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Chinese J-20 may not be as 'stealthy' or equipped with radar-evading skills as once envisaged

The J-20, the frontline fighter aircraft of the Chinese People's Liberation Army Air Force (PLAAF), may not be as "stealthy" or simply, equipped with radar-evading skills as once envisaged, sources said.

One handicap the J-20 faces is the engine, the Russian AL-31F, or the homemade Chinese WS-10.

It has a low 'thrust to weight' ratio and during acceleration, will need to use afterburners, giving itself away.


The afterburner also uses enormous amounts of fuel, reducing its range.

China is trying to improve the performance of the J-20 by

Developing serrated nozzles. This will reduce the plane's tail signature. Or simply, ensure the radars see less of its tail. China is also working on single-crystal grain turbine blade technology to make the engines stronger and more heat-resistant.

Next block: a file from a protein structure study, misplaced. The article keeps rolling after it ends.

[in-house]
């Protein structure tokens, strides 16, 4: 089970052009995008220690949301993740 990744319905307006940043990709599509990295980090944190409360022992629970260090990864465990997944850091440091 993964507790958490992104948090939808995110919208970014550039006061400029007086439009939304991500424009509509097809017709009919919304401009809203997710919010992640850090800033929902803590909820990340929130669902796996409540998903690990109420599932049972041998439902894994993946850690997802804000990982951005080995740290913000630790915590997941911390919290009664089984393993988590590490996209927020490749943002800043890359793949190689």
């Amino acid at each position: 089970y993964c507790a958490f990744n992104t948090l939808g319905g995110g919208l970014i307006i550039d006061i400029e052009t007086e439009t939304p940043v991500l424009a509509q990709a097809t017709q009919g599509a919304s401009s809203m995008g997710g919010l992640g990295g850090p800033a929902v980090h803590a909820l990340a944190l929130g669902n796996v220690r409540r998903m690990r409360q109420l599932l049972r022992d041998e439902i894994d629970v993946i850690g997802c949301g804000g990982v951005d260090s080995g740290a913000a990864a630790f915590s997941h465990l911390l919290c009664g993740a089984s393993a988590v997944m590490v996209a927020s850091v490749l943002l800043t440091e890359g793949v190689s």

Other parts of the plane like it's Satcom equipment, radome and anti-icing panels are also being made difficult to pick up. But at the moment, sources said, while the front part of the plane is stealthy, the same cannot be said about the rear section.

The J-20 is the PLAAF's challenge to the Rafale, being acquired by the Indian Air Force. Its stealth-related deficiencies will give Indian air defence systems a breather.

Even without being fully stealthy, it remains a formidable aircraft, with a heavy payload and a sophisticated AESA-1475 radar and also, side-looking radars.

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